The Psychology of Quality and More
How to measure
When taking measures, there are several approaches which can help to ensure that the right data is selected and collected in a way that helps with the subsequent analysis.
When investigating a problem, a single general measurement is often insufficient and can cloak useful information. By measuring the situation in a number of different ways (stratifying or segmenting it), one or more 'cuts' may reveal new information that will allow specific corrective action to be identified, as in Fig. 1.
Common measurements used in stratifying data include:
Fig. 1. Significant stratification in a Scatter Diagram
For example, a customer support organization counts the number of calls about each product, and find that a heater product is receiving a very high call rate. They have identified a problem, but cannot find out why without making more measurements. They therefore stratify the calls by taking intrusive measures, asking customers questions about suspected causes, such as the type of problem (failure, cutout, etc.), customer (age, occupation, etc.), how they are using the product (indoors/outdoors, hours of usage per day, etc.) and so on.
In order to know exactly how a set of measured items behaves, they must all be measured, such as when determining the distribution of the values of a batch of electrical resistors. However, this is seldom possible, for several possible reasons:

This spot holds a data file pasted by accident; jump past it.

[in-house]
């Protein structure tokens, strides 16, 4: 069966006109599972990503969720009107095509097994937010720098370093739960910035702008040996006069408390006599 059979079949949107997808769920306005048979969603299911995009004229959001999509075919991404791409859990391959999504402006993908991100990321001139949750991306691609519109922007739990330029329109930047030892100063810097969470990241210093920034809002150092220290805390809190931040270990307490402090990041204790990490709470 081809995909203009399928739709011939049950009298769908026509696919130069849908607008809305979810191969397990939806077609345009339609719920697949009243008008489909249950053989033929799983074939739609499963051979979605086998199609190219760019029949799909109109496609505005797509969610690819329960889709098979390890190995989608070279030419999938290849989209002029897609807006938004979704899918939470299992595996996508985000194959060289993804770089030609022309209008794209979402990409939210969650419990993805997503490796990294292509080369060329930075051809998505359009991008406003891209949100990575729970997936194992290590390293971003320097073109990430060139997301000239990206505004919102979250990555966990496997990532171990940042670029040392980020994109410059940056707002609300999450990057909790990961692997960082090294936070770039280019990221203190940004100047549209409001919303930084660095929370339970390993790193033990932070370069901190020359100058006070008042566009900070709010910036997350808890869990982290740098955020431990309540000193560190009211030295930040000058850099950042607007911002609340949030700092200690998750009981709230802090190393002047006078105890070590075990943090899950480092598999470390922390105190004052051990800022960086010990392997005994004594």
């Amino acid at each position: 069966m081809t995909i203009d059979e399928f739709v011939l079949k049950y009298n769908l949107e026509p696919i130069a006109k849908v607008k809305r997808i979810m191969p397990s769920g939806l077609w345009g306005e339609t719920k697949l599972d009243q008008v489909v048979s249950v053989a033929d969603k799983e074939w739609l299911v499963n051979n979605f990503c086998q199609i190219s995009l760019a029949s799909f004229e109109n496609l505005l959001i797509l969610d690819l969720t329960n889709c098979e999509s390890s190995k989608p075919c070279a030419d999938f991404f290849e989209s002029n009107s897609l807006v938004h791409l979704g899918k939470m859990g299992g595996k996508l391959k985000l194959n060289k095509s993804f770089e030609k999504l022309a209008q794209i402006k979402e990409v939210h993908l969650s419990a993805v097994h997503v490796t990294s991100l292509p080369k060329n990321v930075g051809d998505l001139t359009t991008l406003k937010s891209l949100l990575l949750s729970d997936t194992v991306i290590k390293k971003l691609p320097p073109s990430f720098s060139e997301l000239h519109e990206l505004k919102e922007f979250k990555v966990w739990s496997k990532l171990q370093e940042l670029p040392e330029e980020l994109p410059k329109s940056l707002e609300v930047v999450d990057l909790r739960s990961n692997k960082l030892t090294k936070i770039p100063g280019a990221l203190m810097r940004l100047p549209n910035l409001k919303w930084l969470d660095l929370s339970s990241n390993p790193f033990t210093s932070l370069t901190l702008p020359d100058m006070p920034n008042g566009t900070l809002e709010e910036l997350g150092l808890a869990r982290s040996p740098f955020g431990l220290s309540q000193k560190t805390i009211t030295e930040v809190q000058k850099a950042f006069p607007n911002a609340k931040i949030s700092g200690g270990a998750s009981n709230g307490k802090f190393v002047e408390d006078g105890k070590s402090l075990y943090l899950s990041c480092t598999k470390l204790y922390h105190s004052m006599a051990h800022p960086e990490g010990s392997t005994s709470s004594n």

In such cases, a limited sample may be measured, from which the characteristics of all other items (the population) are deduced. In order to be able to do this reliably, there are two factors that must be taken into account:
Fig. 2. Using a sufficient sample size
Most tool descriptions identify the size of samples that need to be taken to ensure a representative sample, so knowledge of statistics is not essential, although a deeper understanding in this area (or access to someone with this knowledge) can be very useful.
For more information on sampling calculations, go Google!
When actually measuring data, it is important that the accuracy of the data is maintained through careful measurement and accurate instruments. This is best achieved through the use of a clearly defined data collection process.
It is usually useful to collect not only the data that is to be used, but also information about the situation in which it was collected. This may include:
Where the data is to be collected by hand, then a Check Sheet may be designed to ease both the recording and interpretation of data.
A variable often overlooked when recording data is the person doing the job. The best way of reducing any potential variation from this source is through training. This need not be complex or long, but it should be enough for the person to understand how to use any instruments, operate any machines and reliably record all requisite data. It can help if they know how the information is likely to be used afterwards, as a fear that the information may be used to their disadvantage can tempt them to tamper with it.
And the big